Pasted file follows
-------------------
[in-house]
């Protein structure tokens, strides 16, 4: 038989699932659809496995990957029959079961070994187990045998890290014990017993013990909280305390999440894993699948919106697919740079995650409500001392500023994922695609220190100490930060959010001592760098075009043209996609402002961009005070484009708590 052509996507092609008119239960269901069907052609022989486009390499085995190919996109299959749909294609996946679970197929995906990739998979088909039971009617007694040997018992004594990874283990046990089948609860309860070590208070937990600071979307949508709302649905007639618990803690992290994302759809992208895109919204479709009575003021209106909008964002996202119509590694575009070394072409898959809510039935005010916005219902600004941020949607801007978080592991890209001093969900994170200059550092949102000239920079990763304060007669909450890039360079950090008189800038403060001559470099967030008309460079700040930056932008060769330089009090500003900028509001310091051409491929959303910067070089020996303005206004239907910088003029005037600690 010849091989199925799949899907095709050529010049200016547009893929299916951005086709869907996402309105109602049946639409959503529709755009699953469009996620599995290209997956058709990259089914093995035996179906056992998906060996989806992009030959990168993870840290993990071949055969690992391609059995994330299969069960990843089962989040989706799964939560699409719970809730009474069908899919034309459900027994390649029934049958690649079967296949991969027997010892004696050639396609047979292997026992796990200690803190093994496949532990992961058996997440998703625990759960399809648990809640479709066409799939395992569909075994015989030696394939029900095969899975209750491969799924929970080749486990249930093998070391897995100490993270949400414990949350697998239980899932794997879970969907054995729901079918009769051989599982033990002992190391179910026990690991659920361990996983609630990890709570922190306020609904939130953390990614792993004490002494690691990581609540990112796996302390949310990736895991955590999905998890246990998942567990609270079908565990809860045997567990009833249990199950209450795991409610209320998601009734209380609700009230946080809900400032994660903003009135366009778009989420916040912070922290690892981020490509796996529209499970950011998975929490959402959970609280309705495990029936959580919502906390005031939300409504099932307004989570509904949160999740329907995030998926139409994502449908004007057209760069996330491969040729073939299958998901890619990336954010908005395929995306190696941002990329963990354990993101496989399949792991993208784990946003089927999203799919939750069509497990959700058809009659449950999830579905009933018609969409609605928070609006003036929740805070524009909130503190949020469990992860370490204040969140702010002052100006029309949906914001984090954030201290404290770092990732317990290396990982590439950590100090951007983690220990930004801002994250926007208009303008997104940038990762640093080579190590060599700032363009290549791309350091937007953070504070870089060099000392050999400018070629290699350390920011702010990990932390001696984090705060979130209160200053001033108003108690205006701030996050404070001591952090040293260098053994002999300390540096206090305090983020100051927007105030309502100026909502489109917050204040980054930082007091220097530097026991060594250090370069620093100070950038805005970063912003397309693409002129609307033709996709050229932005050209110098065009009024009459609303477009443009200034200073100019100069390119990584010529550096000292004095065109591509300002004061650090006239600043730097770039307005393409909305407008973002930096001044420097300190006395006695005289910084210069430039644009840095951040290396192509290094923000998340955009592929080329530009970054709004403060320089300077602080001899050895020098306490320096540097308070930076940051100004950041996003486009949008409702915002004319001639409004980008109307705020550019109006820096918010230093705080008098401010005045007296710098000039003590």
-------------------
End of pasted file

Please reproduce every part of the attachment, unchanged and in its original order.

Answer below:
[in-house]
């Protein structure tokens, strides 16, 4: 038989699932659809496995990957029959079961070994187990045998890290014990017993013990909280305390999440894993699948919106697919740079995650409500001392500023994922695609220190100490930060959010001592760098075009043209996609402002961009005070484009708590 052509996507092609008119239960269901069907052609022989486009390499085995190919996109299959749909294609996946679970197929995906990739998979088909039971009617007694040997018992004594990874283990046990089948609860309860070590208070937990600071979307949508709302649905007639618990803690992290994302759809992208895109919204479709009575003021209106909008964002996202119509590694575009070394072409898959809510039935005010916005219902600004941020949607801007978080592991890209001093969900994170200059550092949102000239920079990763304060007669909450890039360079950090008189800038403060001559470099967030008309460079700040930056932008060769330089009090500003900028509001310091051409491929959303910067070089020996303005206004239907910088003029005037600690 010849091989199925799949899907095709050529010049200016547009893929299916951005086709869907996402309105109602049946639409959503529709755009699953469009996620599995290209997956058709990259089914093995035996179906056992998906060996989806992009030959990168993870840290993990071949055969690992391609059995994330299969069960990843089962989040989706799964939560699409719970809730009474069908899919034309459900027994390649029934049958690649079967296949991969027997010892004696050639396609047979292997026992796990200690803190093994496949532990992961058996997440998703625990759960399809648990809640479709066409799939395992569909075994015989030696394939029900095969899975209750491969799924929970080749486990249930093998070391897995100490993270949400414990949350697998239980899932794997879970969907054995729901079918009769051989599982033990002992190391179910026990690991659920361990996983609630990890709570922190306020609904939130953390990614792993004490002494690691990581609540990112796996302390949310990736895991955590999905998890246990998942567990609270079908565990809860045997567990009833249990199950209450795991409610209320998601009734209380609700009230946080809900400032994660903003009135366009778009989420916040912070922290690892981020490509796996529209499970950011998975929490959402959970609280309705495990029936959580919502906390005031939300409504099932307004989570509904949160999740329907995030998926139409994502449908004007057209760069996330491969040729073939299958998901890619990336954010908005395929995306190696941002990329963990354990993101496989399949792991993208784990946003089927999203799919939750069509497990959700058809009659449950999830579905009933018609969409609605928070609006003036929740805070524009909130503190949020469990992860370490204040969140702010002052100006029309949906914001984090954030201290404290770092990732317990290396990982590439950590100090951007983690220990930004801002994250926007208009303008997104940038990762640093080579190590060599700032363009290549791309350091937007953070504070870089060099000392050999400018070629290699350390920011702010990990932390001696984090705060979130209160200053001033108003108690205006701030996050404070001591952090040293260098053994002999300390540096206090305090983020100051927007105030309502100026909502489109917050204040980054930082007091220097530097026991060594250090370069620093100070950038805005970063912003397309693409002129609307033709996709050229932005050209110098065009009024009459609303477009443009200034200073100019100069390119990584010529550096000292004095065109591509300002004061650090006239600043730097770039307005393409909305407008973002930096001044420097300190006395006695005289910084210069430039644009840095951040290396192509290094923000998340955009592929080329530009970054709004403060320089300077602080001899050895020098306490320096540097308070930076940051100004950041996003486009949008409702915002004319001639409004980008109307705020550019109006820096918010230093705080008098401010005045007296710098000039003590």